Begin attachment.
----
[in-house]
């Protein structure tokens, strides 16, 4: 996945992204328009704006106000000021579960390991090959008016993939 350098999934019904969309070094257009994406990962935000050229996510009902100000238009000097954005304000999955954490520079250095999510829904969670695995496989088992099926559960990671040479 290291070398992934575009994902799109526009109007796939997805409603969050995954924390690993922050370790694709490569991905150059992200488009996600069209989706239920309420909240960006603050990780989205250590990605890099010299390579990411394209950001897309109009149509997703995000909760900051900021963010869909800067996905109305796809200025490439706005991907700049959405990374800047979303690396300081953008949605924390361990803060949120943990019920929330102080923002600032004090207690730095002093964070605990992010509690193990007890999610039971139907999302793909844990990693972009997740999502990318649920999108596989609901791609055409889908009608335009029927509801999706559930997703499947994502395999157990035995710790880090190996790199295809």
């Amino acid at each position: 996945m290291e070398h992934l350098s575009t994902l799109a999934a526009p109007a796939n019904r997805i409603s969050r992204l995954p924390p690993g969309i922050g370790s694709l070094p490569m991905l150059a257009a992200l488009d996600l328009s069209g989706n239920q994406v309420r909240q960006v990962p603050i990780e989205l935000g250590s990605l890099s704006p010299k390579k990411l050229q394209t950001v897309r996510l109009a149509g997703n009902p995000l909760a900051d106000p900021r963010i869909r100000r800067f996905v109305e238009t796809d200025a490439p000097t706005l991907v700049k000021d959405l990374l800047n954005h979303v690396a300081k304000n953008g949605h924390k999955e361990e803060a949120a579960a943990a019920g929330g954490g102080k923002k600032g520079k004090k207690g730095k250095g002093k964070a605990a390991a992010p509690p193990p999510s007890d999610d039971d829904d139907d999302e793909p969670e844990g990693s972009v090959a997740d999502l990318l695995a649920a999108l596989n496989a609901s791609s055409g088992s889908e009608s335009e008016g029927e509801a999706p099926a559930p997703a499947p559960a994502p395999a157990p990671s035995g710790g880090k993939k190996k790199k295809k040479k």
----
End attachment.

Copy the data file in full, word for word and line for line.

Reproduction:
[in-house]
């Protein structure tokens, strides 16, 4: 996945992204328009704006106000000021579960390991090959008016993939 350098999934019904969309070094257009994406990962935000050229996510009902100000238009000097954005304000999955954490520079250095999510829904969670695995496989088992099926559960990671040479 290291070398992934575009994902799109526009109007796939997805409603969050995954924390690993922050370790694709490569991905150059992200488009996600069209989706239920309420909240960006603050990780989205250590990605890099010299390579990411394209950001897309109009149509997703995000909760900051900021963010869909800067996905109305796809200025490439706005991907700049959405990374800047979303690396300081953008949605924390361990803060949120943990019920929330102080923002600032004090207690730095002093964070605990992010509690193990007890999610039971139907999302793909844990990693972009997740999502990318649920999108596989609901791609055409889908009608335009029927509801999706559930997703499947994502395999157990035995710790880090190996790199295809």
């Amino acid at each position: 996945m290291e070398h992934l350098s575009t994902l799109a999934a526009p109007a796939n019904r997805i409603s969050r992204l995954p924390p690993g969309i922050g370790s694709l070094p490569m991905l150059a257009a992200l488009d996600l328009s069209g989706n239920q994406v309420r909240q960006v990962p603050i990780e989205l935000g250590s990605l890099s704006p010299k390579k990411l050229q394209t950001v897309r996510l109009a149509g997703n009902p995000l909760a900051d106000p900021r963010i869909r100000r800067f996905v109305e238009t796809d200025a490439p000097t706005l991907v700049k000021d959405l990374l800047n954005h979303v690396a300081k304000n953008g949605h924390k999955e361990e803060a949120a579960a943990a019920g929330g954490g102080k923002k600032g520079k004090k207690g730095k250095g002093k964070a605990a390991a992010p509690p193990p999510s007890d999610d039971d829904d139907d999302e793909p969670e844990g990693s972009v090959a997740d999502l990318l695995a649920a999108l596989n496989a609901s791609s055409g088992s889908e009608s335009e008016g029927e509801a999706p099926a559930p997703a499947p559960a994502p395999a157990p990671s035995g710790g880090k993939k190996k790199k295809k040479k």